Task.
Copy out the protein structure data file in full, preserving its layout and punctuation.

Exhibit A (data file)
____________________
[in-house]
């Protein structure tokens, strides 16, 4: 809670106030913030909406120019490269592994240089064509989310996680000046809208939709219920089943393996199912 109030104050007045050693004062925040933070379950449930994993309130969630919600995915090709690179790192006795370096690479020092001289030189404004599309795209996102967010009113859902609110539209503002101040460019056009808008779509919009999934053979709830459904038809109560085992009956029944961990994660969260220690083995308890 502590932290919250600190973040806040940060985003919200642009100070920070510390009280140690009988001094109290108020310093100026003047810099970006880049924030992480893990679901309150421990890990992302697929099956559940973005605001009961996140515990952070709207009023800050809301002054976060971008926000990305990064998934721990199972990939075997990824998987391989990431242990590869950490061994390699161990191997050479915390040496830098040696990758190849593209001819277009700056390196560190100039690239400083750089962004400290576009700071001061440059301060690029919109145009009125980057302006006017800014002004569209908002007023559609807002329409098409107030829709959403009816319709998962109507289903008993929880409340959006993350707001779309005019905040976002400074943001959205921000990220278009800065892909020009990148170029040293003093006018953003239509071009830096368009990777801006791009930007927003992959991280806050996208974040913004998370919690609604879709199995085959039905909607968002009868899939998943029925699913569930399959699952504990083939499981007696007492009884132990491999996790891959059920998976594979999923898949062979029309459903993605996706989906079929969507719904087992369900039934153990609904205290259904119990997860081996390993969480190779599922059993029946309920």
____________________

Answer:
[in-house]
């Protein structure tokens, strides 16, 4: 809670106030913030909406120019490269592994240089064509989310996680000046809208939709219920089943393996199912 109030104050007045050693004062925040933070379950449930994993309130969630919600995915090709690179790192006795370096690479020092001289030189404004599309795209996102967010009113859902609110539209503002101040460019056009808008779509919009999934053979709830459904038809109560085992009956029944961990994660969260220690083995308890 502590932290919250600190973040806040940060985003919200642009100070920070510390009280140690009988001094109290108020310093100026003047810099970006880049924030992480893990679901309150421990890990992302697929099956559940973005605001009961996140515990952070709207009023800050809301002054976060971008926000990305990064998934721990199972990939075997990824998987391989990431242990590869950490061994390699161990191997050479915390040496830098040696990758190849593209001819277009700056390196560190100039690239400083750089962004400290576009700071001061440059301060690029919109145009009125980057302006006017800014002004569209908002007023559609807002329409098409107030829709959403009816319709998962109507289903008993929880409340959006993350707001779309005019905040976002400074943001959205921000990220278009800065892909020009990148170029040293003093006018953003239509071009830096368009990777801006791009930007927003992959991280806050996208974040913004998370919690609604879709199995085959039905909607968002009868899939998943029925699913569930399959699952504990083939499981007696007492009884132990491999996790891959059920998976594979999923898949062979029309459903993605996706989906079929969507719904087992369900039934153990609904205290259904119990997860081996390993969480190779599922059993029946309920």